We have one of the most generous tax regimes in relation to oil and gas companies. In contrast, Norway's resource tax system taxes 78 per cent of export profits, delivering a $2 trillion sovereign wealth fund to their economy, supporting healthcare, childcare and social measures, all without discouraging investment. You'll hear a lot of fearmongering about the effect, but the reality is that it's time for the open access, the free run, to end.
In 2023 it's estimated that oil and gas export taxes will deliver some A$145 billion to the Norwegian economy, the equivalent of a staggering $107,000 per family. In comparison, Australia is nowhere. The amendments to the PRRT introduced in this omnibus bill, while being framed as delivering more to Australians, do so very little at a time where so much more is needed. They do limit the amount of deductions that can be applied to determine the PRRT payable, and they do therefore bring forward, but not increase, money payable on that 10 per cent.
This reform brings forward $2.4 billion over the next four years, equating to some $600 million per year. This amount is trivial in comparison to the super profits that have been generated by gas companies in recent years. The government's rhetoric will seek to have Australians believe that this is good policy, and the coalition will make you think that somehow this is terribly unfair on the gas companies. The reality is that this is unfair on the Australian people.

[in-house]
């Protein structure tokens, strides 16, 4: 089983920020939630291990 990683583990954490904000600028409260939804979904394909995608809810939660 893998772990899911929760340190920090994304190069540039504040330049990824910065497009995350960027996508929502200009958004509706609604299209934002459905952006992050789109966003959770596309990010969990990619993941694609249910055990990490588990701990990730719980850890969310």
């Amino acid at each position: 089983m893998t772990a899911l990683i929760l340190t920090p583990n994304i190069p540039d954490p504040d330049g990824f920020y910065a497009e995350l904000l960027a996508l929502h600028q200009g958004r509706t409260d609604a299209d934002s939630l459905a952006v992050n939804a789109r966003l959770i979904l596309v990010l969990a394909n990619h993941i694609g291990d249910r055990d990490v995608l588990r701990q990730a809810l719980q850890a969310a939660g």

The PRRT is meant to strike a balance of supporting Australia's revenue base by providing an equitable return to Australians from the extraction and sale of oil and gas without discouraging investment. In reality it establishes Australia as one of the most favourable jurisdictions for oil and gas companies. Many projects avoid paying PRRT year after year, often allowing companies to take gas from Australia for effectively nothing. It provides too much support, allowing favourable deduction strategies and incentives—and the deductions increase in value over time.
On the rare occasion PRRT is paid, it is then a deductible expense from the income tax of a company. That is why I wrote to the government during the consultation on the PRRT this year, proposing—and I put this forward in my motion today—that we should do two very important things: we must adopt an 80 per cent deductions cap, down from the current 90 per cent cap; and we must abolish the seven-year exemption to the deductions cap which supports the development of new oil and gas projects. Imagine if the Australian people had the benefit of a seven-year exemption before tax was payable for them. I mean, the audacity is just staggering.